People were sceptical about how Dubai’s real estate market would recover after the pandemic. Supply was at all-time highs, people were losing jobs or having salaries slashed and the tenant default rate was unpredictable. All this resulted in a 12 percent drop in rent and left owners worried about the future of the market. Very bleak outlook overall.

As the lockdown was lifted and 2020 came to an end, we witnessed an unexpected surge in the Dubai real estate market. The world acknowledged and witnessed the UAE government's response and management of the pandemic, the excellent work of the entire healthcare industry, the successful vaccination drive and how every citizen and resident positively contributed to the betterment of the UAE community. This combination allowed for rapid growth resulting in 135.4 billion dirhams in real estate transactions as of November 2021.

As Dubai returned to the ‘new normal’ once the population was 100 percent vaccinated, it fast-tracked the city as the new travel and investment destination. The influx of tourists coming into the country combined with the government encouraging residency programs allowed a massive amount of foreign investment as tourists considered property in Dubai. As the pandemic changed our lives, the real estate sector has also seen new trends and a shift in demand.

More end-users

More end-users came into the UAE market, tenants were looking for more space and mortgage rates were and are at all-time lows. Owning a home became more viable. This will continue into 2022 as prices normalize from all-time highs in 2021. Foreign investors will continue to realize that, pegged against other leading international cities, rental returns in Dubai, even in a down market, are considered strong, averaging between 4-5 percent net. Add to that the low price entry point for freehold properties, high capital appreciation and low mortgage rates, it continues to be a no-brainer as an investment destination.

Demand for luxury homes

Travel restrictions and lockdowns globally caused many high net worth individuals to move to Dubai to take advantage of the city's infrastructure and as a result, luxury property boomed in 2021. This was evident mainly in the luxury villa segment, where prices rose by 16.5 percent year over year with a record of over 54 villas over $10 million each being sold by September 2021.

With the omicron variant still looming, organizations will continue to operate on a hybrid model. Consequently, buyers will still require space, facilities and amenities to entertain, raise a family and work from home in communities that provide amenities without sacrificing connectivity.

Environmental responsibility

Governments, corporations and individuals alike are becoming increasingly more aware of their responsibility towards a sustainable future. With buildings in urban cities contributing almost 40 percent of worldwide carbon emissions, it is now a responsibility for all property developers to put sustainable solutions at the heart of the development process, and for governments to put in place legislation and incentives to push sustainable development opportunities, in line with UAE’s commitment to achieving net-zero by 2050.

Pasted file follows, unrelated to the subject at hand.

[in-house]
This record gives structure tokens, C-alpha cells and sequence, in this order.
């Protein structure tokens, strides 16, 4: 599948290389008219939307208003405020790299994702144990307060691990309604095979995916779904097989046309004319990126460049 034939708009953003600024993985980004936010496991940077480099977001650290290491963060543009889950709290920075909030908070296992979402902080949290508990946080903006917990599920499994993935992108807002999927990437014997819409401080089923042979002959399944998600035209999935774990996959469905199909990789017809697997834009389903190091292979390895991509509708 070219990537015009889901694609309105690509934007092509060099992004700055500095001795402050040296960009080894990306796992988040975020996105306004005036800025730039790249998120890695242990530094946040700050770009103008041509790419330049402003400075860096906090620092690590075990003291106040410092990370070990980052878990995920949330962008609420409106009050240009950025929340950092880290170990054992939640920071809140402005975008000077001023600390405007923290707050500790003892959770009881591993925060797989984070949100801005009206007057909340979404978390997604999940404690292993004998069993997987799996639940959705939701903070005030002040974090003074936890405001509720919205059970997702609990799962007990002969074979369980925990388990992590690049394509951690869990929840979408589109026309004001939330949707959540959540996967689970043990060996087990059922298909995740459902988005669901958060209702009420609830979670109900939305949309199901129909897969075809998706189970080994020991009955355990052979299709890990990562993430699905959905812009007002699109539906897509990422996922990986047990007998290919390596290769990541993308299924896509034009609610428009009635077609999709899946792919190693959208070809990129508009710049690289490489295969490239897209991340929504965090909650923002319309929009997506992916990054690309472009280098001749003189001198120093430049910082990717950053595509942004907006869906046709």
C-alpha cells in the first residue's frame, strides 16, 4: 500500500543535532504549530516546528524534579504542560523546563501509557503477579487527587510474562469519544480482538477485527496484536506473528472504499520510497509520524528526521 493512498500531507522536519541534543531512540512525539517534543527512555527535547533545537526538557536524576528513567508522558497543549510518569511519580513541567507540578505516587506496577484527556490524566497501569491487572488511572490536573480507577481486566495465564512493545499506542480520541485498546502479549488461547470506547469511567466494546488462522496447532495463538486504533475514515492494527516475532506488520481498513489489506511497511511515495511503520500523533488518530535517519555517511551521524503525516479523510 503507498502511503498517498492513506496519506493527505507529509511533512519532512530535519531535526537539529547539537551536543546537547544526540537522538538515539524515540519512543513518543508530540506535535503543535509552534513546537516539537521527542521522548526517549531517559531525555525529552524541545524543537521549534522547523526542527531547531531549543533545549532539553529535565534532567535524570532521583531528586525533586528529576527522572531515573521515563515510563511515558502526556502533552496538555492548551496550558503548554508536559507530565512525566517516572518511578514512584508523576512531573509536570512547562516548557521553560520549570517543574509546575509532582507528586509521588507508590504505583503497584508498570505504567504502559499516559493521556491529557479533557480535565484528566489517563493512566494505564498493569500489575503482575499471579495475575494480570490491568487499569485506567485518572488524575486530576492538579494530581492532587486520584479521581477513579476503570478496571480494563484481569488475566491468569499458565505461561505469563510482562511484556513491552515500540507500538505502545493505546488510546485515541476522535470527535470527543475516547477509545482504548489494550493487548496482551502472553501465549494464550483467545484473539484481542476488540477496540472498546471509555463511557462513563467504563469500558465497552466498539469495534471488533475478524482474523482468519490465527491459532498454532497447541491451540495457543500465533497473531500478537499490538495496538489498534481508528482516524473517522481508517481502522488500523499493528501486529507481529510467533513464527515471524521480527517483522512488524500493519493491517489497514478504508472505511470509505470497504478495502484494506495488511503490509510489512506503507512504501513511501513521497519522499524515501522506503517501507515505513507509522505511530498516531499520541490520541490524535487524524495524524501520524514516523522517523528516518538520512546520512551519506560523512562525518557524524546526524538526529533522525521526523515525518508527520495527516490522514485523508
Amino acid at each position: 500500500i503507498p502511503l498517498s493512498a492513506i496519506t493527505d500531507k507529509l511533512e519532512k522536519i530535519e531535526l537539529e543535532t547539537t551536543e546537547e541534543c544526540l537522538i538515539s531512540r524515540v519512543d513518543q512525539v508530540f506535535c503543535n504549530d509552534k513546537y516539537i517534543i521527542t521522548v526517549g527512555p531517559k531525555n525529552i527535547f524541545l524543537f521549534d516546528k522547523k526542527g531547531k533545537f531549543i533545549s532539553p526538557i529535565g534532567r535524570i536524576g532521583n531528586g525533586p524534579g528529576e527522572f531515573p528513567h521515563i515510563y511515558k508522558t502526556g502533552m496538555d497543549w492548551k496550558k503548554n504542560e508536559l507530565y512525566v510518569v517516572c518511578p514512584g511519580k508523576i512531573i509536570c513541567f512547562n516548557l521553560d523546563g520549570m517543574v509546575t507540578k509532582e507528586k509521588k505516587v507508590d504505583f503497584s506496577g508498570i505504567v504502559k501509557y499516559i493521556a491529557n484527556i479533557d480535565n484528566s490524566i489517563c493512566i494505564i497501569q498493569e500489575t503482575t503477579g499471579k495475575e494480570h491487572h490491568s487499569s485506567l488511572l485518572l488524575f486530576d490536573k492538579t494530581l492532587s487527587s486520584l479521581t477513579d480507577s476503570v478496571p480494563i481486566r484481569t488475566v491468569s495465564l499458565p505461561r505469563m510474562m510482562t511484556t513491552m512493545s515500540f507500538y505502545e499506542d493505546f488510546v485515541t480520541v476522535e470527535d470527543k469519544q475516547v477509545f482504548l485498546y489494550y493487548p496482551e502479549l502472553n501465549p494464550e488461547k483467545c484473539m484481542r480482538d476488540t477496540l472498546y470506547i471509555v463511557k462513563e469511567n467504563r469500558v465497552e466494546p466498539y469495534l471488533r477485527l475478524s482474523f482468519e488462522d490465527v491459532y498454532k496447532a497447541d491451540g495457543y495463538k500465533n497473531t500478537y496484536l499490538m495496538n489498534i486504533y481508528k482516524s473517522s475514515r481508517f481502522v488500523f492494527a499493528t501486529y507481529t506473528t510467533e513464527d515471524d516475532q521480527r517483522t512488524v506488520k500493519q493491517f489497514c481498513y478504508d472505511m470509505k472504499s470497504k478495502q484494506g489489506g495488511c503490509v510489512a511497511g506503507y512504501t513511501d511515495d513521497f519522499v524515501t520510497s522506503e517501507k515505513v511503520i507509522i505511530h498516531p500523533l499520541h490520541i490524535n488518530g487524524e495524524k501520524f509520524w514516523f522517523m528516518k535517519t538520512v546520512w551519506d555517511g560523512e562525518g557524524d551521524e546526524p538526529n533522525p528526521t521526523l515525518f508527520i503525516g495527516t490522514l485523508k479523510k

What next?

These trends provide guidance on where 2022 will focus in the real estate market. Community-based sustainable developments will take centre stage over the next five years, as the UAE and the world align with global sustainability targets. The real estate sector holds many of the solutions to alleviate climate concerns, such as targets for zero net carbon output, energy efficiency and adoption of renewables. The opportunity for the real estate sector isn’t only in physical buildings but also in health and the wellbeing of tenants, social sustainability, inclusion and diversity, accessibility and electric vehicle take-up. The developments that adopt this the quickest and provide that to their tenants at the most affordable price will win.

Villas and townhouses saw the biggest increase in property value and demand but compared to 2020, there has also been a significant increase in apartment sales as seen below. 2022 is expected to continue this trend. I believe that the real estate market is now maturing in Dubai specifically. Better regulation, support for buyers, and low mortgage rates shift the needle to an end-user focused market.

Over the long term, with a focus by the UAE government to develop the manufacturing and industrial sector, there will be a requirement for highly skilled middle-class workers. This influx will mean more jobs, more spending and a constant need for housing to accommodate the increase in population. With a forward-thinking government, world-class infrastructure, and multi-cultural business environment, Dubai's real estate sector is primed to grow steadily and attract more buyers, locally and globally.